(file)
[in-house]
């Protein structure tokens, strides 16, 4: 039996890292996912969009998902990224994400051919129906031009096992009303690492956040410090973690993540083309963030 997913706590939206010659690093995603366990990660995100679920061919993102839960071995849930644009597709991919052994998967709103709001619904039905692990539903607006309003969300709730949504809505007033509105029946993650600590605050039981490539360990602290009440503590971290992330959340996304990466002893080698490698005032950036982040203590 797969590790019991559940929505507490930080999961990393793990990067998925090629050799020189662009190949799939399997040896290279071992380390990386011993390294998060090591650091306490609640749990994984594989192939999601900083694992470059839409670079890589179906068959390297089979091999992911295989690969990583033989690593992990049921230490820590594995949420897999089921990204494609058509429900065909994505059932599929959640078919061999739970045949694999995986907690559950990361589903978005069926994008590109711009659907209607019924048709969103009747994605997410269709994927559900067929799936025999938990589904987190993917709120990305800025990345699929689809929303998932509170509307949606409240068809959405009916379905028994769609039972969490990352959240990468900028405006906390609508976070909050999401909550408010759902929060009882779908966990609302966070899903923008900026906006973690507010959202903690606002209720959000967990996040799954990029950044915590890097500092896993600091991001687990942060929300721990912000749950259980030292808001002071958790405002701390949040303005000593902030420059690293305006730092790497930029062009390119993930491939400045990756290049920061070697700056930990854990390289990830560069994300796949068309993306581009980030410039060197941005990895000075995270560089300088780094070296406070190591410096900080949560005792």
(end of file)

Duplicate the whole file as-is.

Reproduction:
[in-house]
């Protein structure tokens, strides 16, 4: 039996890292996912969009998902990224994400051919129906031009096992009303690492956040410090973690993540083309963030 997913706590939206010659690093995603366990990660995100679920061919993102839960071995849930644009597709991919052994998967709103709001619904039905692990539903607006309003969300709730949504809505007033509105029946993650600590605050039981490539360990602290009440503590971290992330959340996304990466002893080698490698005032950036982040203590 797969590790019991559940929505507490930080999961990393793990990067998925090629050799020189662009190949799939399997040896290279071992380390990386011993390294998060090591650091306490609640749990994984594989192939999601900083694992470059839409670079890589179906068959390297089979091999992911295989690969990583033989690593992990049921230490820590594995949420897999089921990204494609058509429900065909994505059932599929959640078919061999739970045949694999995986907690559950990361589903978005069926994008590109711009659907209607019924048709969103009747994605997410269709994927559900067929799936025999938990589904987190993917709120990305800025990345699929689809929303998932509170509307949606409240068809959405009916379905028994769609039972969490990352959240990468900028405006906390609508976070909050999401909550408010759902929060009882779908966990609302966070899903923008900026906006973690507010959202903690606002209720959000967990996040799954990029950044915590890097500092896993600091991001687990942060929300721990912000749950259980030292808001002071958790405002701390949040303005000593902030420059690293305006730092790497930029062009390119993930491939400045990756290049920061070697700056930990854990390289990830560069994300796949068309993306581009980030410039060197941005990895000075995270560089300088780094070296406070190591410096900080949560005792």